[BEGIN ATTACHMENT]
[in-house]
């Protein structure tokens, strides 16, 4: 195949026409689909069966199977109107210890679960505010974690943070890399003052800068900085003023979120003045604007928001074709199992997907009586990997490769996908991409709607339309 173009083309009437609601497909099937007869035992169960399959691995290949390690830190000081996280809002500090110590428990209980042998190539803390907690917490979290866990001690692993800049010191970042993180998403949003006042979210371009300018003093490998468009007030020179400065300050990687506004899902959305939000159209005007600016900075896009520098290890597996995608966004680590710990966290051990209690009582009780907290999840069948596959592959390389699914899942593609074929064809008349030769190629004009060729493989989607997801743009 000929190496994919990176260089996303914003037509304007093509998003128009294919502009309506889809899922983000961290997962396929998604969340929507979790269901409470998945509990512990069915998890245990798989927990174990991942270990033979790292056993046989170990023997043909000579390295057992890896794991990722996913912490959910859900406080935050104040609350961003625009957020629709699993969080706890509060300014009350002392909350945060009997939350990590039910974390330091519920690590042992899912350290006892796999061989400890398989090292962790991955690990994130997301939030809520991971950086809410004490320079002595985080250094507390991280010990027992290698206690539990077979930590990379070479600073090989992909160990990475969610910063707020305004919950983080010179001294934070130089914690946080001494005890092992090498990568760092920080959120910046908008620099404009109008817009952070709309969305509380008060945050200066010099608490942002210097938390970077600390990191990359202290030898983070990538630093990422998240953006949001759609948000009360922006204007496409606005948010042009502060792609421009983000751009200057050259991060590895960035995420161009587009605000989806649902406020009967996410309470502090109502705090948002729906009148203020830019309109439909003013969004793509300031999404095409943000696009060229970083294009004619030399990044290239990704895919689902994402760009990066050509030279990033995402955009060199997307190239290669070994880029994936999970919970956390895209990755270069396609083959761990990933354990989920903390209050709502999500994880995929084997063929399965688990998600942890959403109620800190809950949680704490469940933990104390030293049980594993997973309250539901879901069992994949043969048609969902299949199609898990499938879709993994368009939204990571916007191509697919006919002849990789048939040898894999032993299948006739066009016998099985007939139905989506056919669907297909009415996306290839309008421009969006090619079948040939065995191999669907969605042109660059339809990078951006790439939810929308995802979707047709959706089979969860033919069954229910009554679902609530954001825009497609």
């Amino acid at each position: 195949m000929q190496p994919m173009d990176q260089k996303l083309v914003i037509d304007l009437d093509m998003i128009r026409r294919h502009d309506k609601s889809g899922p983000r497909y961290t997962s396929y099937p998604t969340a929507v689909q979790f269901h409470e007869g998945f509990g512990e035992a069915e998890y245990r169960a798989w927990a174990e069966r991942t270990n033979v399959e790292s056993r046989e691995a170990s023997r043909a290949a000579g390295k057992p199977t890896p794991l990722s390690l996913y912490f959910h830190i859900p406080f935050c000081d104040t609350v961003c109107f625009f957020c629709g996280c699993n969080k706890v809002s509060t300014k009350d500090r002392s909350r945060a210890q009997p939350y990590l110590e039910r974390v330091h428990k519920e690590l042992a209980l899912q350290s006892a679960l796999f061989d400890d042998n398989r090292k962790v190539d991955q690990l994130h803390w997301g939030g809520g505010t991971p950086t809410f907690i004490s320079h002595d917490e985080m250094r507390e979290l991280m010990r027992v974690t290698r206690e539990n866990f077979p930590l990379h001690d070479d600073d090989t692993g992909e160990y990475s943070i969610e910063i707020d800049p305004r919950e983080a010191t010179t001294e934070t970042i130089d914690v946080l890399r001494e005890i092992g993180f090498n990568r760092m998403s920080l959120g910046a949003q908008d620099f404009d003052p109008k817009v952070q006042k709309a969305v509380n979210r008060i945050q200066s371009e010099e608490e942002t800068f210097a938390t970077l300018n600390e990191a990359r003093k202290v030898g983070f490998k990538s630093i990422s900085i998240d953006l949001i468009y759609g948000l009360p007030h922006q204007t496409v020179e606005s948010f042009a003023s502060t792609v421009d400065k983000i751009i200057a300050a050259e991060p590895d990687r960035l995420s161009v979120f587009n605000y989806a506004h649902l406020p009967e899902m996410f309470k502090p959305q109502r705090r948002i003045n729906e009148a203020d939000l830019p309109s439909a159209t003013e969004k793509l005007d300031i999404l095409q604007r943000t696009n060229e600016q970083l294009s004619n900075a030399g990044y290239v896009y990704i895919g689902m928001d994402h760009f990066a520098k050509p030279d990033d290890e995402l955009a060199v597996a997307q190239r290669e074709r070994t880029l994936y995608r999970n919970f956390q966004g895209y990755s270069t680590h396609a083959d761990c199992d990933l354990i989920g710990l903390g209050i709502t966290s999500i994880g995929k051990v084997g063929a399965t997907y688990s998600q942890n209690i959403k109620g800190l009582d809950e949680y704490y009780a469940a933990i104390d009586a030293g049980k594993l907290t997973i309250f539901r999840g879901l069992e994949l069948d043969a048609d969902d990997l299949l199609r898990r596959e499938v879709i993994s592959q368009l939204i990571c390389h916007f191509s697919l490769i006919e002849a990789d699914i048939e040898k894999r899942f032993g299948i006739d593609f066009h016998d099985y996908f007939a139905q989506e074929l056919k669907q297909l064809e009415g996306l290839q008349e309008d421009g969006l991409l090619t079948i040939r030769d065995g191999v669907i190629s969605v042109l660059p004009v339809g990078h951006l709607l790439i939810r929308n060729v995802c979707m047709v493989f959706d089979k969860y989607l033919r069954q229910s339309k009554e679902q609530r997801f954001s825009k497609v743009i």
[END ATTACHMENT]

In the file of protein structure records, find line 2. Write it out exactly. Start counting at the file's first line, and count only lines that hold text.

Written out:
């Protein structure tokens, strides 16, 4: 195949026409689909069966199977109107210890679960505010974690943070890399003052800068900085003023979120003045604007928001074709199992997907009586990997490769996908991409709607339309 173009083309009437609601497909099937007869035992169960399959691995290949390690830190000081996280809002500090110590428990209980042998190539803390907690917490979290866990001690692993800049010191970042993180998403949003006042979210371009300018003093490998468009007030020179400065300050990687506004899902959305939000159209005007600016900075896009520098290890597996995608966004680590710990966290051990209690009582009780907290999840069948596959592959390389699914899942593609074929064809008349030769190629004009060729493989989607997801743009 000929190496994919990176260089996303914003037509304007093509998003128009294919502009309506889809899922983000961290997962396929998604969340929507979790269901409470998945509990512990069915998890245990798989927990174990991942270990033979790292056993046989170990023997043909000579390295057992890896794991990722996913912490959910859900406080935050104040609350961003625009957020629709699993969080706890509060300014009350002392909350945060009997939350990590039910974390330091519920690590042992899912350290006892796999061989400890398989090292962790991955690990994130997301939030809520991971950086809410004490320079002595985080250094507390991280010990027992290698206690539990077979930590990379070479600073090989992909160990990475969610910063707020305004919950983080010179001294934070130089914690946080001494005890092992090498990568760092920080959120910046908008620099404009109008817009952070709309969305509380008060945050200066010099608490942002210097938390970077600390990191990359202290030898983070990538630093990422998240953006949001759609948000009360922006204007496409606005948010042009502060792609421009983000751009200057050259991060590895960035995420161009587009605000989806649902406020009967996410309470502090109502705090948002729906009148203020830019309109439909003013969004793509300031999404095409943000696009060229970083294009004619030399990044290239990704895919689902994402760009990066050509030279990033995402955009060199997307190239290669070994880029994936999970919970956390895209990755270069396609083959761990990933354990989920903390209050709502999500994880995929084997063929399965688990998600942890959403109620800190809950949680704490469940933990104390030293049980594993997973309250539901879901069992994949043969048609969902299949199609898990499938879709993994368009939204990571916007191509697919006919002849990789048939040898894999032993299948006739066009016998099985007939139905989506056919669907297909009415996306290839309008421009969006090619079948040939065995191999669907969605042109660059339809990078951006790439939810929308995802979707047709959706089979969860033919069954229910009554679902609530954001825009497609």